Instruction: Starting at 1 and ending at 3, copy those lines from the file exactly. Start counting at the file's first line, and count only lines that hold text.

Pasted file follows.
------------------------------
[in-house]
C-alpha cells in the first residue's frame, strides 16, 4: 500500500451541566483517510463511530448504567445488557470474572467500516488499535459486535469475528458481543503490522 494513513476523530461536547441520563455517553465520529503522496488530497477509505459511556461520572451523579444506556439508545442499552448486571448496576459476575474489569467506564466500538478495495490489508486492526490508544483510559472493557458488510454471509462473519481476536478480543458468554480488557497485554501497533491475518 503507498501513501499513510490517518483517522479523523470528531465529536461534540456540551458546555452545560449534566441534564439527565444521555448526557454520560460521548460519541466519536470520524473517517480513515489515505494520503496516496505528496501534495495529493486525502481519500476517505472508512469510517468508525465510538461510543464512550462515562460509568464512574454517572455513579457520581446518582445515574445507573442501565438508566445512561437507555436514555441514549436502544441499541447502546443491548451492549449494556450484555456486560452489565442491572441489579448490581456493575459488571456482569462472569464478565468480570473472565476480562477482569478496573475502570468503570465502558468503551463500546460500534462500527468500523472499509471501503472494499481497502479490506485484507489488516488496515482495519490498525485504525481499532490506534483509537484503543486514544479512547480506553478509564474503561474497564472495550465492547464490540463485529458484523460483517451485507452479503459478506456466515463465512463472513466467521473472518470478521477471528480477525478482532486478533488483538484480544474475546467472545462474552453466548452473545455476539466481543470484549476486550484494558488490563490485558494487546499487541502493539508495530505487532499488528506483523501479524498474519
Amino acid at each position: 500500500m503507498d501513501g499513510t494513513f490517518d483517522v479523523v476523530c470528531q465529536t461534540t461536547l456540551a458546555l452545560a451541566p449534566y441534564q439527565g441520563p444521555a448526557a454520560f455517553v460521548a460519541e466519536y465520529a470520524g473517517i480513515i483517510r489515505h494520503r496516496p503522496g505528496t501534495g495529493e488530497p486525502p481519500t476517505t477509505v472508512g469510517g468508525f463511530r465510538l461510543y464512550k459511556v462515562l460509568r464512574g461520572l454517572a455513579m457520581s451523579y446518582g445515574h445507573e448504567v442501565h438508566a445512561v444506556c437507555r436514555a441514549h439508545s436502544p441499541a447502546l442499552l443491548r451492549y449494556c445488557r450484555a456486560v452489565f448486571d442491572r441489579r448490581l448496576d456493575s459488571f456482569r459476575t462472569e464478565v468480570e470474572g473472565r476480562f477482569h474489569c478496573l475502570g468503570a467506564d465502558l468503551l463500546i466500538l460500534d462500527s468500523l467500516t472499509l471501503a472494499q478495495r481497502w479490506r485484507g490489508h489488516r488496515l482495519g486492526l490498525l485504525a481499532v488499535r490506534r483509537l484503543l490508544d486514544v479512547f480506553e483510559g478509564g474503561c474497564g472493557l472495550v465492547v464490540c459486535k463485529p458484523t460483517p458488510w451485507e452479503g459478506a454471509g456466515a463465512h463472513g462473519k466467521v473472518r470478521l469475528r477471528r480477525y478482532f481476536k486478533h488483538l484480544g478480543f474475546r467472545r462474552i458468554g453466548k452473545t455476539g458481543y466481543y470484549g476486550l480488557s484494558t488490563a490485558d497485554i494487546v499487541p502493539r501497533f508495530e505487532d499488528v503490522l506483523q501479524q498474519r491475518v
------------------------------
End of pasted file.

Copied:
[in-house]
C-alpha cells in the first residue's frame, strides 16, 4: 500500500451541566483517510463511530448504567445488557470474572467500516488499535459486535469475528458481543503490522 494513513476523530461536547441520563455517553465520529503522496488530497477509505459511556461520572451523579444506556439508545442499552448486571448496576459476575474489569467506564466500538478495495490489508486492526490508544483510559472493557458488510454471509462473519481476536478480543458468554480488557497485554501497533491475518 503507498501513501499513510490517518483517522479523523470528531465529536461534540456540551458546555452545560449534566441534564439527565444521555448526557454520560460521548460519541466519536470520524473517517480513515489515505494520503496516496505528496501534495495529493486525502481519500476517505472508512469510517468508525465510538461510543464512550462515562460509568464512574454517572455513579457520581446518582445515574445507573442501565438508566445512561437507555436514555441514549436502544441499541447502546443491548451492549449494556450484555456486560452489565442491572441489579448490581456493575459488571456482569462472569464478565468480570473472565476480562477482569478496573475502570468503570465502558468503551463500546460500534462500527468500523472499509471501503472494499481497502479490506485484507489488516488496515482495519490498525485504525481499532490506534483509537484503543486514544479512547480506553478509564474503561474497564472495550465492547464490540463485529458484523460483517451485507452479503459478506456466515463465512463472513466467521473472518470478521477471528480477525478482532486478533488483538484480544474475546467472545462474552453466548452473545455476539466481543470484549476486550484494558488490563490485558494487546499487541502493539508495530505487532499488528506483523501479524498474519
Amino acid at each position: 500500500m503507498d501513501g499513510t494513513f490517518d483517522v479523523v476523530c470528531q465529536t461534540t461536547l456540551a458546555l452545560a451541566p449534566y441534564q439527565g441520563p444521555a448526557a454520560f455517553v460521548a460519541e466519536y465520529a470520524g473517517i480513515i483517510r489515505h494520503r496516496p503522496g505528496t501534495g495529493e488530497p486525502p481519500t476517505t477509505v472508512g469510517g468508525f463511530r465510538l461510543y464512550k459511556v462515562l460509568r464512574g461520572l454517572a455513579m457520581s451523579y446518582g445515574h445507573e448504567v442501565h438508566a445512561v444506556c437507555r436514555a441514549h439508545s436502544p441499541a447502546l442499552l443491548r451492549y449494556c445488557r450484555a456486560v452489565f448486571d442491572r441489579r448490581l448496576d456493575s459488571f456482569r459476575t462472569e464478565v468480570e470474572g473472565r476480562f477482569h474489569c478496573l475502570g468503570a467506564d465502558l468503551l463500546i466500538l460500534d462500527s468500523l467500516t472499509l471501503a472494499q478495495r481497502w479490506r485484507g490489508h489488516r488496515l482495519g486492526l490498525l485504525a481499532v488499535r490506534r483509537l484503543l490508544d486514544v479512547f480506553e483510559g478509564g474503561c474497564g472493557l472495550v465492547v464490540c459486535k463485529p458484523t460483517p458488510w451485507e452479503g459478506a454471509g456466515a463465512h463472513g462473519k466467521v473472518r470478521l469475528r477471528r480477525y478482532f481476536k486478533h488483538l484480544g478480543f474475546r467472545r462474552i458468554g453466548k452473545t455476539g458481543y466481543y470484549g476486550l480488557s484494558t488490563a490485558d497485554i494487546v499487541p502493539r501497533f508495530e505487532d499488528v503490522l506483523q501479524q498474519r491475518v